1814 (undated) 18.75 x 20.75 in (47.625 x 52.705 cm)
This fascinating hand colored 1814 map depicts Asia and Australia. The whole is beautifully engraved in the minimalist English style pioneered in the early part of the 19th century. Thomson maps are known for their stunning color, awe inspiring size, and magnificent detail. Thomson's work, including this map, represents some of the finest cartographic art of the 19th century. Relief is shown by hachure with towns, cities, and major topographical features identified.
By the early 18th century most of the world had been explored, but the notable exceptions are evident on this map. These include an uncertain shoreline in Northern Australia (here identified as New Holland), an extremely primitive and speculative mapping of New Guinea, and a largely unmapped African Interior. The Liakhov Islands, just north of Siberia, make one of their first cartographic appearances. These islands, discovered, but the Russian trader Ivan Liakhov, contained so much fossilized Mammoth Ivory that for nearly 100 years scientists speculated that the islands were in fact composed of Ivory.
Engraved in 1814 by J. and G. Menzies and issued as Plate no. 30 for Edinburgh cartographer John Thomson's 1817 issue of the New General Atlas.
John Thomson (1777 - 1837) was a Scottish cartographer, publisher and bookbinder active in Edinburgh during the early part of the 19th century. Thomson apprenticed under Edinburgh bookbinder Robert Alison. After his apprenticeship he briefly went into business with Abraham Thomson. Later the two parted ways, John Thomson seguing into maps and Abraham Thomson taking over the bookbinding portion of the business. Thomson is generally one of the leading masters of the Edinburgh school of cartography which flourished from roughly 1800 to 1830. Thomson and his contemporaries (Pinkerton and Cary) redefined European cartography by abandoning typical 18th century decorative elements such as elaborate title cartouches and fantastic beasts in favor of detail and accuracy. Thomson's principle works include Thomson's New General Atlas, published from 1814 to 1821, the New Classical and Historical Atlas of 1829, and his 1830 Atlas of Scotland. The Atlas of Scotland, a work of groundbreaking detail and dedication would eventually bankrupt the Thomson firm in 1830, at which time their plates were sized.. The firm momentarily recovered in the subsequent years allowing Thomson to recover his printing plates in 1831, but filed again for bankruptcy in 1835, at which time most of his printing plates were sold to A. K. Johnston and company. Today Thomson maps are becoming increasingly rare as they are highly admired for their monumental size, vivid hand coloration, and superb detail.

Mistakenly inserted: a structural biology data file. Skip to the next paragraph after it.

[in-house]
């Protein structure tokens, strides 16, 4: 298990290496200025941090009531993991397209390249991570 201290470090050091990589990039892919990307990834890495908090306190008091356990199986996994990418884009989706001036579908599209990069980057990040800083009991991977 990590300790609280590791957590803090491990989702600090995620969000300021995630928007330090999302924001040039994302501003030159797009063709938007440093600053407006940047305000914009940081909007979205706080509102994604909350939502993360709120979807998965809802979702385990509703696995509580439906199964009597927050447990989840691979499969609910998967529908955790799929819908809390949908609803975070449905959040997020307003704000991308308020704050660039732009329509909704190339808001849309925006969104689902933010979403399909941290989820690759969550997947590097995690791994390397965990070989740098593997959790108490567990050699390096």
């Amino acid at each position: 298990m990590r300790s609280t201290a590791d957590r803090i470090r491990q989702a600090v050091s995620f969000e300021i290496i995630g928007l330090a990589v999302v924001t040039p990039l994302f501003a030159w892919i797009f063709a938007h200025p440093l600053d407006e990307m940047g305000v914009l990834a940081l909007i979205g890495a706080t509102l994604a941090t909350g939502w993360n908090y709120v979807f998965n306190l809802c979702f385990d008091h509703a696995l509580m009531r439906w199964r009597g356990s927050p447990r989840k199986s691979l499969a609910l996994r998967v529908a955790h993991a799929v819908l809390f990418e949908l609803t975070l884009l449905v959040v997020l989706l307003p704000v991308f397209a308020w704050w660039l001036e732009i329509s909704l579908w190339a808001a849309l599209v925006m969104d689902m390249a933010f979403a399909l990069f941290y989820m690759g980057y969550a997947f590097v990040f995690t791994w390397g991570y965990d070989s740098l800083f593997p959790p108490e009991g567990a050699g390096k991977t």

Thomson, J. A New General Atlas, (Edinburgh) 1814.
Very good condition. Original centerfold exhibits some light toning . Light soiling to outer margins. Original platemark visible. Blank on verso.
Rumsey 1007.038. Phillips (Atlases) 731. Newberry Library: Ayer 135 T4 1817.